Now, Kasia, I want to do something about that. I want to give you the Championship chance to show everyone not just better behavior (though I want that), I want you to show them your character. So I’ve pushed hard for your inclusion at the World’s. Some say it’s a guilt feeling on my part, or a ‘bribe’ so you won’t make a stink. Well, I don’t care what they call it because (1) I’m a person who doesn’t regret making decisions; and you wouldn’t win a grievance anyway, not with the documentation I’ve got; and (2) I don’t think like that (contests, “fights” don’t bother me). My aim is to resolve this situation as fairly and as harmoniously as I can.
So o.k., on Mar.22nd, you play with your Angby club against the U.S. in a friendly match. Then, if you want to, you can accompany the Team to Gothenburg, or, if you don’t, O.K. But please be there with your input for our first match (and of course all the others), help with the morale. As I say it’s a test of your character.
You get exactly the same things that any Team member gets—you are an official part of the Team, the Assistant Women’s Coach with warm-up privileges. After the World’s, you’ll go back to Stockholm, I presume, and so be given a one-way open ticket back to Colorado….”
Developments with Kasia
After some time had gone by, Kasia called me and asked what she’d get if she went to Germany to play instead of to the World’s. Of course I quickly conveyed this development in writing to the E.C.
In response, to her, I said, “Not a dime.” Well, she said, she wasn’t sure what she wanted to do, so she’d get back to me.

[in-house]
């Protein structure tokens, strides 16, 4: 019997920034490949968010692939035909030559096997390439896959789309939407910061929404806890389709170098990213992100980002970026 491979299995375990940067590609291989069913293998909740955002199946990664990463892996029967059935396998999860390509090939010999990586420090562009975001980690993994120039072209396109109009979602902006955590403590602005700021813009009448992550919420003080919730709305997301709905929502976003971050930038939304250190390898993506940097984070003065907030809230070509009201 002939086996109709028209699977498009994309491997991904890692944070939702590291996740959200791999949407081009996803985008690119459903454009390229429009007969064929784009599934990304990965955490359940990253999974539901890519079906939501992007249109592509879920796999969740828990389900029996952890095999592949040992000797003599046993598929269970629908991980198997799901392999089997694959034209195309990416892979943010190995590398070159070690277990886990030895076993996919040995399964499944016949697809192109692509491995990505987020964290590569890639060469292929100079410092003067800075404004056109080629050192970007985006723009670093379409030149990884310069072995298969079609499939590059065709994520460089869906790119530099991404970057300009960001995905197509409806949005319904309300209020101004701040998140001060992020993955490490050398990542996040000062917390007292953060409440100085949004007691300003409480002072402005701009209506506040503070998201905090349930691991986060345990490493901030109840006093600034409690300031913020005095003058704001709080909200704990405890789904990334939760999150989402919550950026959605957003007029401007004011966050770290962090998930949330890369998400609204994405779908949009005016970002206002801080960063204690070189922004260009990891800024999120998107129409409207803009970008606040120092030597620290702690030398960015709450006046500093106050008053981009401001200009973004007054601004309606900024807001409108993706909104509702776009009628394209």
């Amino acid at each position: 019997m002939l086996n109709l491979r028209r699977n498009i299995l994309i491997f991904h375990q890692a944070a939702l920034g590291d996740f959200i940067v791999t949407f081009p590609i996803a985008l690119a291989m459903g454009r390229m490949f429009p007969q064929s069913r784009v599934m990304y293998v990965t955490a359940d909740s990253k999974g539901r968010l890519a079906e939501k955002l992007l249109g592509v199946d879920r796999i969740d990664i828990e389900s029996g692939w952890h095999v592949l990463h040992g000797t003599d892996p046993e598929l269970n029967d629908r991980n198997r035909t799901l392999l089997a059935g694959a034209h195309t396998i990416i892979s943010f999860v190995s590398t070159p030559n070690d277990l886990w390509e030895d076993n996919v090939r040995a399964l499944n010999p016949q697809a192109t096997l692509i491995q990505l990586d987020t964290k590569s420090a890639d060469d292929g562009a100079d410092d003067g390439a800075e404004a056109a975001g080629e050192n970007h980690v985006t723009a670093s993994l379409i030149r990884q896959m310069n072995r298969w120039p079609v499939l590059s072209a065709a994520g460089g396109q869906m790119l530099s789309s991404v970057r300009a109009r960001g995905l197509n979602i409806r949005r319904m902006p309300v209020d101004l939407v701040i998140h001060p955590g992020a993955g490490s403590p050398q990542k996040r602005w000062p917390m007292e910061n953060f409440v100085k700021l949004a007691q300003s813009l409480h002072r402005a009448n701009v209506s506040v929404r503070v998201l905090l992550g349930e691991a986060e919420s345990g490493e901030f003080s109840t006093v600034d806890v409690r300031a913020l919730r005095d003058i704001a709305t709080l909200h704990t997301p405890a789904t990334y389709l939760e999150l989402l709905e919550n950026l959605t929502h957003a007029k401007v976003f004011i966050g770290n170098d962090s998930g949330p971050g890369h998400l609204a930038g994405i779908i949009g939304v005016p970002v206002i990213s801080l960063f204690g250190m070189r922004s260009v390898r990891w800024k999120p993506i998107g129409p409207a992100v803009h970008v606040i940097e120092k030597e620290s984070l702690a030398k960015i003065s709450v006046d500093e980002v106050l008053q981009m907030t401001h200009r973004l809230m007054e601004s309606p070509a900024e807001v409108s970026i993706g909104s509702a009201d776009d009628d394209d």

Next thing I knew, a week or so later, Ron Rowan of the USOC called me. Apparently (though I can’t be sure) Kasia had made up her mind to go to Germany, and so thinking that she had little to lose was taking at least an on-the-run practice shot at the Selection Committee, the E.C., and me. What exactly she was complaining about apparently neither Rowan or I, or maybe even Kasia, knew, for I’ve no note about it.
However, I didn’t take kindly to this development and told USTTA Team Manager Dennis Masters to put a hold on her (no check, no uniform) until we discuss what action’s best. At that moment I personally no longer wanted her on the Team, for, given these new circumstances, I didn’t think she was showing (or would show?) the spirit of cooperation I perhaps naively thought she would.
Rowan is worried about this question of “retaliation”: (1) that Kasia is being punished for having bitched about not being on the Pan Am Team as she thought she should have been, and (2) that if I now deny her the Assistant Coach position she can claim I’m punishing her.
But if she’s in Germany I can’t give her the position in Sweden, right? And, moreover, in her uncertainty how much does she really want this coaching position in Gothenburg, and if she decided to take it, could we expect her heart to be in it?
Positioning oneself: that’s a big part of the game—of Table Tennis, of Life. Out of this 5-1/5-4 confusion will come—must come—definitive Selection understandings for the future. Anytime a responsible Selection Committee votes 5-1 for a player, it can scarcely be imagined that the E.C. would overturn it, and yet that’s what almost happened.
Now, however, you’ll have to wait until the next volume to read of more controversial events involving U.S. players and officials—this time at the Mar. 28-Apr. 7, 1985 World Championships. In the interim, please wish our Team the best of luck—they’ll probably need it.